Freemason, mystery and service are three words that go together. Yet the rites and responsibilities of Freemasonry have long been shrouded in secrecy. Small wonder that “The Freemason I,” an independently produced movie starring Sean Astin as Leon Weed, enjoyed considerable success.
“The Freemason I” is a fictional account of the ritualistic killing of prominent Freemasons – in particular, a prominent banker whose daughter, Rana Burkhalter hires freelance writer Cyrus Rothwell to investigate the murder. This brings him into contact with Leon Weed, the homicide detective who is handling the case. As the plot thickens, millions of dollars hangs in the balance, murders continue and a mysterious killer seeks a relic that has been lost for hundreds of years.
“The Freemason II” takes up where the first film left off, with even more excitement, mystery and intrigue. It is subtitled, “The Retaliation.” Like “The Freemason I,” it reveals some of the initiation rituals and other aspects of Freemasonry not often available for viewing.
One thing that makes these movies so interesting is that they recount those parts of the Masonic rite that are allowable as public knowledge. With so many conflicting accounts of what goes on in a Masonic Ritual and the aspersions on the goals and aspirations of the organizations that operate as Masonic Temples, it is a breath of fresh air for a qualified member to reveal some of the general workings. Even with this basis in real practices, it should be remembered that “The Freemason I” is a work of fiction and that the events are not real.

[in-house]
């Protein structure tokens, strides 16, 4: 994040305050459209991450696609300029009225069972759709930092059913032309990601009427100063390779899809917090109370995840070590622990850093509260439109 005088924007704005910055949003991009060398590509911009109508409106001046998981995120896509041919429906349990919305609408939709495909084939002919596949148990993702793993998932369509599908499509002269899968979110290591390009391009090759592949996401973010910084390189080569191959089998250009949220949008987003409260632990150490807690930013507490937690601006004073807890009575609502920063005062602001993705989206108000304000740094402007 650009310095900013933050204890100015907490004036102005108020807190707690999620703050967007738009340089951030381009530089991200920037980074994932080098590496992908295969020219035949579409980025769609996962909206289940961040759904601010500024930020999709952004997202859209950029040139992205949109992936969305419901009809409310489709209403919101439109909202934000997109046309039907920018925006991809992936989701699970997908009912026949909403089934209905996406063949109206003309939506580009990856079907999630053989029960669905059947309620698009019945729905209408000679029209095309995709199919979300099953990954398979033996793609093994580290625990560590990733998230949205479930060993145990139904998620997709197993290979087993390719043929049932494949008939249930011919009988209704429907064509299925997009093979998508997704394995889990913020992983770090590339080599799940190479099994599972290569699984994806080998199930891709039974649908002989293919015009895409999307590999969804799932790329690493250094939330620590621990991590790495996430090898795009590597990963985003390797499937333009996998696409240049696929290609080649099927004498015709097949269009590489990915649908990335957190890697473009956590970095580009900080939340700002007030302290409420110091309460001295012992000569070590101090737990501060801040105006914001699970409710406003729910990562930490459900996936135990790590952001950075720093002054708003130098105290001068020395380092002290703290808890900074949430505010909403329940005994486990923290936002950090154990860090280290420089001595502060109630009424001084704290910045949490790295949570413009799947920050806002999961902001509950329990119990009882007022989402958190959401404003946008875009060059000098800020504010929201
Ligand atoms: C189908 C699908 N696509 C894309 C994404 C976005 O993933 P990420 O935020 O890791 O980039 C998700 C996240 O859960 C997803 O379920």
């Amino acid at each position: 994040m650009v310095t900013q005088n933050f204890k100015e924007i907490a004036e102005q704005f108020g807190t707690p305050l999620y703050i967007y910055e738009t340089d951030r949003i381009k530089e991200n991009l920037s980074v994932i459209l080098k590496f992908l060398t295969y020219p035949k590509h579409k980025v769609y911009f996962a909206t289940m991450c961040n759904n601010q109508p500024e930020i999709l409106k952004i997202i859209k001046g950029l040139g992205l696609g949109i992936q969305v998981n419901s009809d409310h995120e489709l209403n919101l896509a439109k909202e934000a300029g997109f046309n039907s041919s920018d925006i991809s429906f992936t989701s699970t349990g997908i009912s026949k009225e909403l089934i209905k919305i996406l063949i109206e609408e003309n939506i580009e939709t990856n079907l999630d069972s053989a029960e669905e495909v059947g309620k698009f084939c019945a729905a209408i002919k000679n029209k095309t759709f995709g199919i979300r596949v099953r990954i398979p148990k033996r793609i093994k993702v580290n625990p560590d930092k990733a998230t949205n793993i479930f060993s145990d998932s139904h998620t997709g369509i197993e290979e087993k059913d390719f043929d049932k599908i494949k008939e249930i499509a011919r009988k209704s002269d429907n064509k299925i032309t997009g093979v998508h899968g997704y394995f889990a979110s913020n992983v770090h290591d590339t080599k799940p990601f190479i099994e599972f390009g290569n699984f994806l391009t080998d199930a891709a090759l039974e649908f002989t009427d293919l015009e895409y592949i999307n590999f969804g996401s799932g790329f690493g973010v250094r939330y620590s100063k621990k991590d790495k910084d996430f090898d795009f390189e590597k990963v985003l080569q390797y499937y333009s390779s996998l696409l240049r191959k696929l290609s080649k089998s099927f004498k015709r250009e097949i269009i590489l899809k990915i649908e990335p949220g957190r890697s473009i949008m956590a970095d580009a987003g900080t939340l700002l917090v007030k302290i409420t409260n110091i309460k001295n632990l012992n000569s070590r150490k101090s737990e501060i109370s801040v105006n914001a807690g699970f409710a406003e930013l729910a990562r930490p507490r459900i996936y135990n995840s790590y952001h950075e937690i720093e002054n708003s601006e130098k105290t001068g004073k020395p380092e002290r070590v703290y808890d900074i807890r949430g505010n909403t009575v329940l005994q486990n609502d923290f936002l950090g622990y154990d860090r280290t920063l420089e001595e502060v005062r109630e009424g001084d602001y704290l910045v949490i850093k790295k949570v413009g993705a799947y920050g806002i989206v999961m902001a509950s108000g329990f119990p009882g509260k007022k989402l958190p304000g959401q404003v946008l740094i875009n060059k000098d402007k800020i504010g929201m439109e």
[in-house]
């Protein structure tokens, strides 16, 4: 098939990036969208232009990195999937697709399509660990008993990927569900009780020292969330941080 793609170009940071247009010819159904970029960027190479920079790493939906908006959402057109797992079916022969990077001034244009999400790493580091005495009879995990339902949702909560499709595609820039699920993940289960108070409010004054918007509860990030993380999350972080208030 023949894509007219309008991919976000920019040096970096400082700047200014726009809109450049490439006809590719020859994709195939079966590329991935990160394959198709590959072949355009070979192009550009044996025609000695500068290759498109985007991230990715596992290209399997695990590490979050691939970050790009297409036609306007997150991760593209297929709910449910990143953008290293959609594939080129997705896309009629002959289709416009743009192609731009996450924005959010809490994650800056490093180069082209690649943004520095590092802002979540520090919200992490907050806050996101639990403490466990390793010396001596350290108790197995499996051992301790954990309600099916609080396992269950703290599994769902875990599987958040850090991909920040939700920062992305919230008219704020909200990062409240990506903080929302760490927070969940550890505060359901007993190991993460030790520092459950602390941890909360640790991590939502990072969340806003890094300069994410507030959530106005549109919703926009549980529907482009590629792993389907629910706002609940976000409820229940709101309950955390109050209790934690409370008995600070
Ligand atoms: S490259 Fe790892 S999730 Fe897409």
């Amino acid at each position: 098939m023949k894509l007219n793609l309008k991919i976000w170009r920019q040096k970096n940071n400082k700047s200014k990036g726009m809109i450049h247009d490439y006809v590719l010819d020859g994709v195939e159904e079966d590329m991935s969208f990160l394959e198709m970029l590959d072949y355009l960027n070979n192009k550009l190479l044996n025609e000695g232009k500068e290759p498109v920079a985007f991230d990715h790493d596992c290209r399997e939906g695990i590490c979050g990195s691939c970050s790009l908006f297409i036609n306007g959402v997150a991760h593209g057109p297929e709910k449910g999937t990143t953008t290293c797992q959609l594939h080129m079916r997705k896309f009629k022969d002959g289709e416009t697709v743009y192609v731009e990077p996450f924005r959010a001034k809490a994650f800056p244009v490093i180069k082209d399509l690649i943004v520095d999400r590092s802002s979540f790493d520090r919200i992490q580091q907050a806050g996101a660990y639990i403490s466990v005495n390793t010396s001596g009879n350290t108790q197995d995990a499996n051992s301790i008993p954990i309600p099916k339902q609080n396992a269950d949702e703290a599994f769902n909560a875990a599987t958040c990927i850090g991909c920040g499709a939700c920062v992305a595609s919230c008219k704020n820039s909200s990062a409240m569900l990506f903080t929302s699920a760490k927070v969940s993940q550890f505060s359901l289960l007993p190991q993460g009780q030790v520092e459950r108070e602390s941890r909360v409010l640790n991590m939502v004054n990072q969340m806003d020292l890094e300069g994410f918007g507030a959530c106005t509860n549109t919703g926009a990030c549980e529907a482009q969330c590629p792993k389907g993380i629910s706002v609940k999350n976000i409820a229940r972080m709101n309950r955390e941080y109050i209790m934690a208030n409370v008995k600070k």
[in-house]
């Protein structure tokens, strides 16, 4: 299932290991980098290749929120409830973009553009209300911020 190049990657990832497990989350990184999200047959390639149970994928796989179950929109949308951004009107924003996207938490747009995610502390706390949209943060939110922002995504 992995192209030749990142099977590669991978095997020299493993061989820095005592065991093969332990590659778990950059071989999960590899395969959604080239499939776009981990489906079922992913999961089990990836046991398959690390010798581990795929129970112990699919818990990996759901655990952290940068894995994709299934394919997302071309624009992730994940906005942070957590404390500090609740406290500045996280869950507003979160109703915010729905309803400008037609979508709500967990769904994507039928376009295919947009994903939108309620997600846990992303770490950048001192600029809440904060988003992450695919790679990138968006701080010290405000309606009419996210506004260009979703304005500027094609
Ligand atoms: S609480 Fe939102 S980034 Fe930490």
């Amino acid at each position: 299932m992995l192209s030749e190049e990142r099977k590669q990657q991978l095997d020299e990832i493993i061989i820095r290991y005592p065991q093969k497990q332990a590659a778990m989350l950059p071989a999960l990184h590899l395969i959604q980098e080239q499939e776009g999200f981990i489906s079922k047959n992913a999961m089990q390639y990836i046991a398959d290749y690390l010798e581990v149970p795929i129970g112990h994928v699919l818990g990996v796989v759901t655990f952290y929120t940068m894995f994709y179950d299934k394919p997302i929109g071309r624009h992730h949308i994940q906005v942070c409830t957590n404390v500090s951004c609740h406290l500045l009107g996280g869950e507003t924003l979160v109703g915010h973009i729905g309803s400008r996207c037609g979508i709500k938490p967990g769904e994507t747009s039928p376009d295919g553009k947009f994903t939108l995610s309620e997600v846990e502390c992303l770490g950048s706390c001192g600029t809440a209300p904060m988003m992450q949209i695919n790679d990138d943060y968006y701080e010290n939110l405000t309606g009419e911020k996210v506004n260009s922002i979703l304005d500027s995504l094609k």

As the executive producer, Joseph James has struck a careful balance between the knowable and the unknowable to inform people who are not familiar with the Rites and to shield the quiet inner workings. Audience response to “The Freemason I” has been very positive. It has been shown to many Lodges and has been instrumental in bringing people together, as well as money from the showings that has raised a respectable amount of money for charity. In addition, many people have expressed an interest in taking part in “The Freemason II.”
As a result, Joseph James has incorporated the option to have a role – speaking or non-speaking – as a reward for the Indiegogo crowdfunding campaign. Other rewards include a phone call from the producers, a DVD of “The Freemason I,” a copy of the DVD for “The Freemason II,” an apprentice patron package, advertising for your brand on associated products, film screenings and being featured as a producer. If none of the standard offers meet your tastes, you can “select your own reward” by making an offer and negotiating for it.
James has produced three feature films about Freemasonry and the Knights Templar. He wanted to show the many interesting and positive things that Freemasonry has done, to counteract the many negative accounts that have been circulated. An example of the positives of the Masonic organizations are the Shriners. They are responsible for raising large sums of money each year for charitable causes – such as the Shriner’s Children’s Hospitals.
If you wish to take part in “The Freemason II,” you have a sixty day window in which to make your contribution and put in your request to take part. As mentioned while discussing the rewards, you can sign up for a speaking or non-speaking role. There are, of course, different sorts of speaking roles as well. Content ranges from one-liners to actual interaction with the named players.
On the other hand, you do not have to stand up and be counted in order to contribute. You do not even have to accept a perk. All you have to do is to select “donate anonymously” and select “no perks”. If you aren’t able to contribute financially to this endeavour, the makers will be grateful for all assistance in spreading the word.